Win Your March Madness Bracket without Knowing Sports
Between last-minute victory shots and Cinderella stories, March Madness is perhaps the least predictable tournament in any sport. Its format is also beautifully simple: 64 teams divided into 4 regions of 16, with each team given a ranking (a.k.a, a “seed”) between 1 and 16. This means that anyone can play in the annual office pool and possibly win—even people who couldn’t care less about college basketball. We’ve collected a few helpful March Madness bracket tips so that you’ll be ready to send the rest of the pool home with empty wallets.
1. Familiarize Yourself with How Seeds Work
There are 16 seeds in each region; the No. 1 seed is the strongest team, and the No. 16 seed is the weakest. The highest seeds are always matched up against the lowest in the tournament’s first round, so 1 plays 16, 2 plays 15, and so on. This creates the March Madness bracket structure.
2. Always Bet Against 16-Seeds
Let’s start with the easiest bracket tip. In the history of the men’s tournament, no 16-seed team has ever won its first-round matchup. These are the teams that barely scrape their way into the tournament, and the top seeds typically eliminate them by the end of the first quarter. This is not the place to be a contrarian. Steer your bracket clear of the 16s.
3. Pick at Least Two 8-Seeds to Lose in the First Round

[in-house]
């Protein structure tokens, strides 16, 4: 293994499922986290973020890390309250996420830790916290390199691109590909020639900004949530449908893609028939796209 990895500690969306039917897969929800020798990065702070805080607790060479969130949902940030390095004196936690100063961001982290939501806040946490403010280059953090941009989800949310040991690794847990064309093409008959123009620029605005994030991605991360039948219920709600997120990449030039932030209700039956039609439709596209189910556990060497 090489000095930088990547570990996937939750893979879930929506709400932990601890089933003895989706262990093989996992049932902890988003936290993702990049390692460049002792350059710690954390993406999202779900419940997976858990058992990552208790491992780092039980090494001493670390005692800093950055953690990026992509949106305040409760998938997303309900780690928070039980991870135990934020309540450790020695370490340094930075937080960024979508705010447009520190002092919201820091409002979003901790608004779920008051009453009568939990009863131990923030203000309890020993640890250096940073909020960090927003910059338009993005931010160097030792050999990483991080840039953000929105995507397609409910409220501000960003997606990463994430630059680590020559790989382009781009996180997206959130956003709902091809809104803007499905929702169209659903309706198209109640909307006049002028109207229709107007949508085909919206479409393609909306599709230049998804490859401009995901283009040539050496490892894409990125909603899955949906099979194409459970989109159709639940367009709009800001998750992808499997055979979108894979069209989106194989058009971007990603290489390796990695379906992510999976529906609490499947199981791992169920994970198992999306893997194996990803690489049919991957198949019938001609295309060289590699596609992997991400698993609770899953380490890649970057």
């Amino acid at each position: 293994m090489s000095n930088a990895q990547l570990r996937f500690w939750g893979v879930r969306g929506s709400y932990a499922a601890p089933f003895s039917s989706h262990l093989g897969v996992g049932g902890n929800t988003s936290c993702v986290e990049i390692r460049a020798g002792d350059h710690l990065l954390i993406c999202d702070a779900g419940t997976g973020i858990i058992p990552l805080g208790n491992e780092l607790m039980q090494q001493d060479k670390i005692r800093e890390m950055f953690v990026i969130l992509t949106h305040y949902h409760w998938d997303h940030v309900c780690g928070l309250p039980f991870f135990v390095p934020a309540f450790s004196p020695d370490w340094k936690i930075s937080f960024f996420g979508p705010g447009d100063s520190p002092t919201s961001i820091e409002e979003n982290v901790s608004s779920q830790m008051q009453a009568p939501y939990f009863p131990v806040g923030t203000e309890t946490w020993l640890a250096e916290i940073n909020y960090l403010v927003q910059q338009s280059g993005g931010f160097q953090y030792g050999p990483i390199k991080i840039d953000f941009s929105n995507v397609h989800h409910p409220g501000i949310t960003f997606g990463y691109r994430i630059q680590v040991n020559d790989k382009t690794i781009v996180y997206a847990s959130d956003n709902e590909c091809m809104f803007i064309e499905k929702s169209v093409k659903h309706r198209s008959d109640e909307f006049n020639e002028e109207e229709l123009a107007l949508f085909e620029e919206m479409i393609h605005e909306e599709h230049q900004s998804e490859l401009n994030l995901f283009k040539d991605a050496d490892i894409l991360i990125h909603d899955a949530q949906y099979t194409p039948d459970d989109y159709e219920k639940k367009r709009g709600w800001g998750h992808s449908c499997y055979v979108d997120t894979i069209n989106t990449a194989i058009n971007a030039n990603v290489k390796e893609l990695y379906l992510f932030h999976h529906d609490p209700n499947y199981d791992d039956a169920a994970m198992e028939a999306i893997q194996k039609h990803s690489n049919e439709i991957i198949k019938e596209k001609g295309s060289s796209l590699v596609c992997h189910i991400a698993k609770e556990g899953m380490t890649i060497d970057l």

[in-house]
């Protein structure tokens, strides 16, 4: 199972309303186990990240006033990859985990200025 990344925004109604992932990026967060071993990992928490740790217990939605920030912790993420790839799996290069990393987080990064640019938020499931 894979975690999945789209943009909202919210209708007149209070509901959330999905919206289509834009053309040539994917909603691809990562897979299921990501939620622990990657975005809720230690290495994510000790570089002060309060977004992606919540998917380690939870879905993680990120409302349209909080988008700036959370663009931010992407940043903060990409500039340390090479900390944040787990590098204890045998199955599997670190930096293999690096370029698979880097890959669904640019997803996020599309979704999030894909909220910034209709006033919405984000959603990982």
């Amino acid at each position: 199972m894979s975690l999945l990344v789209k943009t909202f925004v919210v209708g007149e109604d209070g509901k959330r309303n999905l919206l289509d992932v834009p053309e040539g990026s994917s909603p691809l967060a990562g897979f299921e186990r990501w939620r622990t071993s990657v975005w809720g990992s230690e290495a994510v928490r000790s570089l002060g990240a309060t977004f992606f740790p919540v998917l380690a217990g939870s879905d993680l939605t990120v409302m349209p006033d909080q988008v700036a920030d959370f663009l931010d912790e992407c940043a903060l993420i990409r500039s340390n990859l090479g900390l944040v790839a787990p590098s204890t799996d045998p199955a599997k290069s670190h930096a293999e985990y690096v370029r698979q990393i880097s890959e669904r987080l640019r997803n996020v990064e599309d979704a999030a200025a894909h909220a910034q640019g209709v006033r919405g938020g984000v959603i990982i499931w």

Here’s where it gets a little more interesting. The first matchup between the 8- and 9-seed is a notorious tossup. But surprisingly, the 9-seed actually wins a bit more often than it loses. Just be ready to cut ties with your 9-seed victors immediately: fewer than 10% of them win their second-round matchup.
4. Pick at Least One 12-Seed to Make the Sweet Sixteen
Historically speaking, if a 12-seed team can make it out of the first round, they have a nearly 50% chance of winning their second-round game and making the Sweet Sixteen. Those are pretty good odds, so we suggest you roll with them. But be sure to heed this bracket advice: don’t send any 12-seed further than that. They’ll probably face a 1-seed in the Sweet Sixteen, and it won’t be pretty.
5. Roll the Dice and Send an 11-Seed to the Final Four
In the course of March Madness bracket history, an 11-seed has made the Final Four exactly three times. So, what’s the appeal? Two of those times have come within the past decade, with George Mason in 2006 and VCU in 2011. The tides of history are turning, and it’s time to hop on that rickety 11-seed boat and see if it floats.
6. Only Send Two Top Seeds to the Final Four
In 2008, all four top seeds made the Final Four. That tournament was an incredible snoozefest, but it was also a statistical anomaly. It’s actually far more likely for two 1-seeds to make the Final Four, as hubris tends to get the best of teams stuck on cruise control.
7. Don’t Pick a Champion Seeded Any Lower Than 8
Picking upsets is fun. So is playing with a samurai sword, but you’re probably better off taking a few good swings than throwing the thing in the air and trying to catch it while blindfolded. Our advice: fill your bracket with as many early-round upsets as your heart desires, but know that the lowest-seeded team to ever win the tournament was Villanova in 1985, and they were an 8-seed. Pick a team any lower than that, and there’s a good chance you won’t catch that proverbial sword.
8. On the Fence? Pick a Team in Blue to Win It All
Nothing is predictable in March Madness, so we tend to grasp onto whichever flimsy straws we can. Here is a straw that is both flimsy and strangely alluring: dating back to 2004, every national champion except for one (Louisville in 2013) has prominently featured blue in its color scheme. The Duke Blue Devils are the odds-on favorites this year, and they have blue in both their uniforms and their name. Coincidence? We’ll let you decide.